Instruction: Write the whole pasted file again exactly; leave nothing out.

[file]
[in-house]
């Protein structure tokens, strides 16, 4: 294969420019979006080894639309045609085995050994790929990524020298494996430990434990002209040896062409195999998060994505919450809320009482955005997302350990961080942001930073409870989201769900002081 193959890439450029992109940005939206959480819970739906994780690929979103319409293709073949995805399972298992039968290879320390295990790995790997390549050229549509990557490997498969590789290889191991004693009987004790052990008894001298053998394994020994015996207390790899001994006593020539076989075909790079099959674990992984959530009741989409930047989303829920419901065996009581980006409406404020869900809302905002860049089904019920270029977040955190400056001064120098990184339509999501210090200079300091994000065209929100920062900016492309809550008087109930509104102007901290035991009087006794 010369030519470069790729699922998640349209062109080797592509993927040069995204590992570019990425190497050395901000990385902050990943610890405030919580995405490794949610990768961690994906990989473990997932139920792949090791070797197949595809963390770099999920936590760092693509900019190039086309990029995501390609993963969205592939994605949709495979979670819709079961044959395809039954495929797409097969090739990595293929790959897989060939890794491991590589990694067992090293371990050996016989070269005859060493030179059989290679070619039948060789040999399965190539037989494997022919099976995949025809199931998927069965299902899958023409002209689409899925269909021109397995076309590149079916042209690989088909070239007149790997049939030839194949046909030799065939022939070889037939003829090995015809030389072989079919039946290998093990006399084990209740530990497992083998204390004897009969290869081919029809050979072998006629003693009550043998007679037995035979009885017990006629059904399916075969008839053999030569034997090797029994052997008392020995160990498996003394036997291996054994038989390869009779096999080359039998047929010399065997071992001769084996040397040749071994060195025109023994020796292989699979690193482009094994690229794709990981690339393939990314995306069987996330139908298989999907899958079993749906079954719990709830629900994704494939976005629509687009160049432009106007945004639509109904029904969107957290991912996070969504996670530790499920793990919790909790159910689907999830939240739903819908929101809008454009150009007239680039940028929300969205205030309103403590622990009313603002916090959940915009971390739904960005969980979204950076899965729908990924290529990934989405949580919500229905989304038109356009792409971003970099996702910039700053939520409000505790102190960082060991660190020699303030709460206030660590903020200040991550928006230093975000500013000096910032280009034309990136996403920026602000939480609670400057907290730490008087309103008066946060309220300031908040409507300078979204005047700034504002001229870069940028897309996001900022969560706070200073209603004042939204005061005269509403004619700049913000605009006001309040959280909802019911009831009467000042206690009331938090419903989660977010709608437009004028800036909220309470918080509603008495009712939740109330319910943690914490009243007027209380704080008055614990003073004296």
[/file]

[in-house]
């Protein structure tokens, strides 16, 4: 294969420019979006080894639309045609085995050994790929990524020298494996430990434990002209040896062409195999998060994505919450809320009482955005997302350990961080942001930073409870989201769900002081 193959890439450029992109940005939206959480819970739906994780690929979103319409293709073949995805399972298992039968290879320390295990790995790997390549050229549509990557490997498969590789290889191991004693009987004790052990008894001298053998394994020994015996207390790899001994006593020539076989075909790079099959674990992984959530009741989409930047989303829920419901065996009581980006409406404020869900809302905002860049089904019920270029977040955190400056001064120098990184339509999501210090200079300091994000065209929100920062900016492309809550008087109930509104102007901290035991009087006794 010369030519470069790729699922998640349209062109080797592509993927040069995204590992570019990425190497050395901000990385902050990943610890405030919580995405490794949610990768961690994906990989473990997932139920792949090791070797197949595809963390770099999920936590760092693509900019190039086309990029995501390609993963969205592939994605949709495979979670819709079961044959395809039954495929797409097969090739990595293929790959897989060939890794491991590589990694067992090293371990050996016989070269005859060493030179059989290679070619039948060789040999399965190539037989494997022919099976995949025809199931998927069965299902899958023409002209689409899925269909021109397995076309590149079916042209690989088909070239007149790997049939030839194949046909030799065939022939070889037939003829090995015809030389072989079919039946290998093990006399084990209740530990497992083998204390004897009969290869081919029809050979072998006629003693009550043998007679037995035979009885017990006629059904399916075969008839053999030569034997090797029994052997008392020995160990498996003394036997291996054994038989390869009779096999080359039998047929010399065997071992001769084996040397040749071994060195025109023994020796292989699979690193482009094994690229794709990981690339393939990314995306069987996330139908298989999907899958079993749906079954719990709830629900994704494939976005629509687009160049432009106007945004639509109904029904969107957290991912996070969504996670530790499920793990919790909790159910689907999830939240739903819908929101809008454009150009007239680039940028929300969205205030309103403590622990009313603002916090959940915009971390739904960005969980979204950076899965729908990924290529990934989405949580919500229905989304038109356009792409971003970099996702910039700053939520409000505790102190960082060991660190020699303030709460206030660590903020200040991550928006230093975000500013000096910032280009034309990136996403920026602000939480609670400057907290730490008087309103008066946060309220300031908040409507300078979204005047700034504002001229870069940028897309996001900022969560706070200073209603004042939204005061005269509403004619700049913000605009006001309040959280909802019911009831009467000042206690009331938090419903989660977010709608437009004028800036909220309470918080509603008495009712939740109330319910943690914490009243007027209380704080008055614990003073004296």